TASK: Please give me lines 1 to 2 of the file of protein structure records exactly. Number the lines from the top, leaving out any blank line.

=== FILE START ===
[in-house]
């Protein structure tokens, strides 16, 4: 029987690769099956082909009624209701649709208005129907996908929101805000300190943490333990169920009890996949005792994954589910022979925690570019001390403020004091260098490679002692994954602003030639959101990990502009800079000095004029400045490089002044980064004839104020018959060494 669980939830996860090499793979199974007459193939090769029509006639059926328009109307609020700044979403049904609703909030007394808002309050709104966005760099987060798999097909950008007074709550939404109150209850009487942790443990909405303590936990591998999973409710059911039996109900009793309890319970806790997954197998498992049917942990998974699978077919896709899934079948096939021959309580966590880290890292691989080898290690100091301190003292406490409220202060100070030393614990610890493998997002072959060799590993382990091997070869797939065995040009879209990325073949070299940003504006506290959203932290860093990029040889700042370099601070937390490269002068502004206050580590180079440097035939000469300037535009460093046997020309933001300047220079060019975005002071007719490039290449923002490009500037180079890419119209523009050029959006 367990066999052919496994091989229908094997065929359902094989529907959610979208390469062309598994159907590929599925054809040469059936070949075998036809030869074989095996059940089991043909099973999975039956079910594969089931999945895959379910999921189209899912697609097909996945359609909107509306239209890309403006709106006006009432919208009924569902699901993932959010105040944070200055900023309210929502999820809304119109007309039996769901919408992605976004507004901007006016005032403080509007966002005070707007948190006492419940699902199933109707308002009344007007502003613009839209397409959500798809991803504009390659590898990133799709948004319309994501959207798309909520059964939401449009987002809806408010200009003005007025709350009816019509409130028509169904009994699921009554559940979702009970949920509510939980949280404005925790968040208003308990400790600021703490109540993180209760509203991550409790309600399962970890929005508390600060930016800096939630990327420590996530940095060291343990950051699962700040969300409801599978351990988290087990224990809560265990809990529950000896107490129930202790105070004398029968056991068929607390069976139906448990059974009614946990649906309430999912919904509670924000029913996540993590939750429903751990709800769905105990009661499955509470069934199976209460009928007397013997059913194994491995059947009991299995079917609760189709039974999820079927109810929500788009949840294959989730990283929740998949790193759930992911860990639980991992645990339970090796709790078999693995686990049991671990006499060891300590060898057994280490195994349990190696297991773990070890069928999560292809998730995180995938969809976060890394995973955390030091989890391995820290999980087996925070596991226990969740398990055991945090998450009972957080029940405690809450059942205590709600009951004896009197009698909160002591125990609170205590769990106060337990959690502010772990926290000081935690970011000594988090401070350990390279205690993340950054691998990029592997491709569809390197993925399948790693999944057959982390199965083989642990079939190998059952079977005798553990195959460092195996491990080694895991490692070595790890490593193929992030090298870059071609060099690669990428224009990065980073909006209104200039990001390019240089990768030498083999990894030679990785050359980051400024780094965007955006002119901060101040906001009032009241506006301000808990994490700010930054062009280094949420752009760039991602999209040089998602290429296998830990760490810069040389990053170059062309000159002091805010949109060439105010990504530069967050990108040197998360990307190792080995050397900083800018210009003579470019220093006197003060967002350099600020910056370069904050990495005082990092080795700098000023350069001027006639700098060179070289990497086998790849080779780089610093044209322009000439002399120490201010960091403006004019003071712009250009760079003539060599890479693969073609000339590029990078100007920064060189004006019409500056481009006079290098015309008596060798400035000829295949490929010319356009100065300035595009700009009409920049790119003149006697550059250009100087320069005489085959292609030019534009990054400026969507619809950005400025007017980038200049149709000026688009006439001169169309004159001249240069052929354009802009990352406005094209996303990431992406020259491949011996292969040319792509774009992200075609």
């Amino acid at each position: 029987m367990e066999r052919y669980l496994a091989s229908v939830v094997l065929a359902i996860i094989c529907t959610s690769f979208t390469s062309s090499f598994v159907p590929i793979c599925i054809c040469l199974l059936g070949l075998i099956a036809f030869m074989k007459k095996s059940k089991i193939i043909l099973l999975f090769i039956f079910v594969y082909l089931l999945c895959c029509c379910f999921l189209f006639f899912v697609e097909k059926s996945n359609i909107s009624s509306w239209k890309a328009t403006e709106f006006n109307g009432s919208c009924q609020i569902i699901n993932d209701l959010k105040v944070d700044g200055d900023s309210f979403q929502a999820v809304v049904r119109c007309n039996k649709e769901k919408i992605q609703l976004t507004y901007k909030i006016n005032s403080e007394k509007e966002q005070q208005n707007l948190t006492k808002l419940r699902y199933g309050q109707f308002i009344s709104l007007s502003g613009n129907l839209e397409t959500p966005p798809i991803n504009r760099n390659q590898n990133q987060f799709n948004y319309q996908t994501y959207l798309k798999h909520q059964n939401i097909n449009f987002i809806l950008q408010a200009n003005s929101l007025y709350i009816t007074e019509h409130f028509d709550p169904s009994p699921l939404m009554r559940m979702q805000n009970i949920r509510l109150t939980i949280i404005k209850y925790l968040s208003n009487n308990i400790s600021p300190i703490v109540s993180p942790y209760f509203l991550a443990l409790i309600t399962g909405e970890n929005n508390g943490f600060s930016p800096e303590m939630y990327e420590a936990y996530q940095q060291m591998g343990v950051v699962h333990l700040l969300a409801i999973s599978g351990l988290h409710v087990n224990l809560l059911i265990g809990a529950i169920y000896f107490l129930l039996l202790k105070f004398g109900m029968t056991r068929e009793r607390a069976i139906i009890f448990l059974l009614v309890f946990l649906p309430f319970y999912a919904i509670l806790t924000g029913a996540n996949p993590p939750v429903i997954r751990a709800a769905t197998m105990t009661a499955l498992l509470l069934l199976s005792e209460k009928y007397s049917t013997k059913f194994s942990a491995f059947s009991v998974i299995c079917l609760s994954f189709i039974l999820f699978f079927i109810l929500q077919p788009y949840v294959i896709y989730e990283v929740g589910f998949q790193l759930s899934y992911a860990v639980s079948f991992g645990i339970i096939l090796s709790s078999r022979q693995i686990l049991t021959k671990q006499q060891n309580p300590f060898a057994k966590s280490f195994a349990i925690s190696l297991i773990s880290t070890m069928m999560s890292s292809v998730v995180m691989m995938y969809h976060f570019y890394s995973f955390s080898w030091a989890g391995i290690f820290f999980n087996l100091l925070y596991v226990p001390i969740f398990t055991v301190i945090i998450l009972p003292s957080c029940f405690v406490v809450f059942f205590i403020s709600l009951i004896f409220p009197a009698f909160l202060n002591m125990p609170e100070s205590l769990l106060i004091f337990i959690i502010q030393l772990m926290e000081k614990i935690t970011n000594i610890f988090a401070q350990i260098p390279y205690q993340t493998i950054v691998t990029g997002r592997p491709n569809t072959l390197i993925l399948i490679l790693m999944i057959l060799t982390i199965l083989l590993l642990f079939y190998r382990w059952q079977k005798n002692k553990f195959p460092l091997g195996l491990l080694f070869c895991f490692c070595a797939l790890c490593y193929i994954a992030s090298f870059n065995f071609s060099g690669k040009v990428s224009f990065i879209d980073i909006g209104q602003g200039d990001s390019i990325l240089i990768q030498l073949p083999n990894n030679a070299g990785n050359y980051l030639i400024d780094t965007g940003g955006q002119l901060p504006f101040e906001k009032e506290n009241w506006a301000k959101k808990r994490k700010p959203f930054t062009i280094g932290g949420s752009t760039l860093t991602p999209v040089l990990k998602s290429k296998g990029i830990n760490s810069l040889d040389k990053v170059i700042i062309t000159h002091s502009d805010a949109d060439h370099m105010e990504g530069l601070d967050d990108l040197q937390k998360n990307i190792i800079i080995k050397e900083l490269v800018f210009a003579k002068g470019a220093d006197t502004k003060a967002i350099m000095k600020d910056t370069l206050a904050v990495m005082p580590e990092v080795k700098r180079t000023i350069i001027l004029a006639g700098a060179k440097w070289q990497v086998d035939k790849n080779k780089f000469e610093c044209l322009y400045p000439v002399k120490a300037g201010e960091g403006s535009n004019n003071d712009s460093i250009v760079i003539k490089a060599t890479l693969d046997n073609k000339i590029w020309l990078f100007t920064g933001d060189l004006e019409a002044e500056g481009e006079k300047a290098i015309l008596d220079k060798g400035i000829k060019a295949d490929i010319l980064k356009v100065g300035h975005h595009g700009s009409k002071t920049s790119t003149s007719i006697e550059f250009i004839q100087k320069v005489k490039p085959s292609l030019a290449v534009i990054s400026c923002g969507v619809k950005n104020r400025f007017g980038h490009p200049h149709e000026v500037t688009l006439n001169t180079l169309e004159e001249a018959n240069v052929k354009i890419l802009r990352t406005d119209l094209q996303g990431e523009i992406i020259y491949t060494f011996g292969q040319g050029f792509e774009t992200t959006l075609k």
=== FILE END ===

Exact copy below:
[in-house]
């Protein structure tokens, strides 16, 4: 029987690769099956082909009624209701649709208005129907996908929101805000300190943490333990169920009890996949005792994954589910022979925690570019001390403020004091260098490679002692994954602003030639959101990990502009800079000095004029400045490089002044980064004839104020018959060494 669980939830996860090499793979199974007459193939090769029509006639059926328009109307609020700044979403049904609703909030007394808002309050709104966005760099987060798999097909950008007074709550939404109150209850009487942790443990909405303590936990591998999973409710059911039996109900009793309890319970806790997954197998498992049917942990998974699978077919896709899934079948096939021959309580966590880290890292691989080898290690100091301190003292406490409220202060100070030393614990610890493998997002072959060799590993382990091997070869797939065995040009879209990325073949070299940003504006506290959203932290860093990029040889700042370099601070937390490269002068502004206050580590180079440097035939000469300037535009460093046997020309933001300047220079060019975005002071007719490039290449923002490009500037180079890419119209523009050029959006 367990066999052919496994091989229908094997065929359902094989529907959610979208390469062309598994159907590929599925054809040469059936070949075998036809030869074989095996059940089991043909099973999975039956079910594969089931999945895959379910999921189209899912697609097909996945359609909107509306239209890309403006709106006006009432919208009924569902699901993932959010105040944070200055900023309210929502999820809304119109007309039996769901919408992605976004507004901007006016005032403080509007966002005070707007948190006492419940699902199933109707308002009344007007502003613009839209397409959500798809991803504009390659590898990133799709948004319309994501959207798309909520059964939401449009987002809806408010200009003005007025709350009816019509409130028509169904009994699921009554559940979702009970949920509510939980949280404005925790968040208003308990400790600021703490109540993180209760509203991550409790309600399962970890929005508390600060930016800096939630990327420590996530940095060291343990950051699962700040969300409801599978351990988290087990224990809560265990809990529950000896107490129930202790105070004398029968056991068929607390069976139906448990059974009614946990649906309430999912919904509670924000029913996540993590939750429903751990709800769905105990009661499955509470069934199976209460009928007397013997059913194994491995059947009991299995079917609760189709039974999820079927109810929500788009949840294959989730990283929740998949790193759930992911860990639980991992645990339970090796709790078999693995686990049991671990006499060891300590060898057994280490195994349990190696297991773990070890069928999560292809998730995180995938969809976060890394995973955390030091989890391995820290999980087996925070596991226990969740398990055991945090998450009972957080029940405690809450059942205590709600009951004896009197009698909160002591125990609170205590769990106060337990959690502010772990926290000081935690970011000594988090401070350990390279205690993340950054691998990029592997491709569809390197993925399948790693999944057959982390199965083989642990079939190998059952079977005798553990195959460092195996491990080694895991490692070595790890490593193929992030090298870059071609060099690669990428224009990065980073909006209104200039990001390019240089990768030498083999990894030679990785050359980051400024780094965007955006002119901060101040906001009032009241506006301000808990994490700010930054062009280094949420752009760039991602999209040089998602290429296998830990760490810069040389990053170059062309000159002091805010949109060439105010990504530069967050990108040197998360990307190792080995050397900083800018210009003579470019220093006197003060967002350099600020910056370069904050990495005082990092080795700098000023350069001027006639700098060179070289990497086998790849080779780089610093044209322009000439002399120490201010960091403006004019003071712009250009760079003539060599890479693969073609000339590029990078100007920064060189004006019409500056481009006079290098015309008596060798400035000829295949490929010319356009100065300035595009700009009409920049790119003149006697550059250009100087320069005489085959292609030019534009990054400026969507619809950005400025007017980038200049149709000026688009006439001169169309004159001249240069052929354009802009990352406005094209996303990431992406020259491949011996292969040319792509774009992200075609």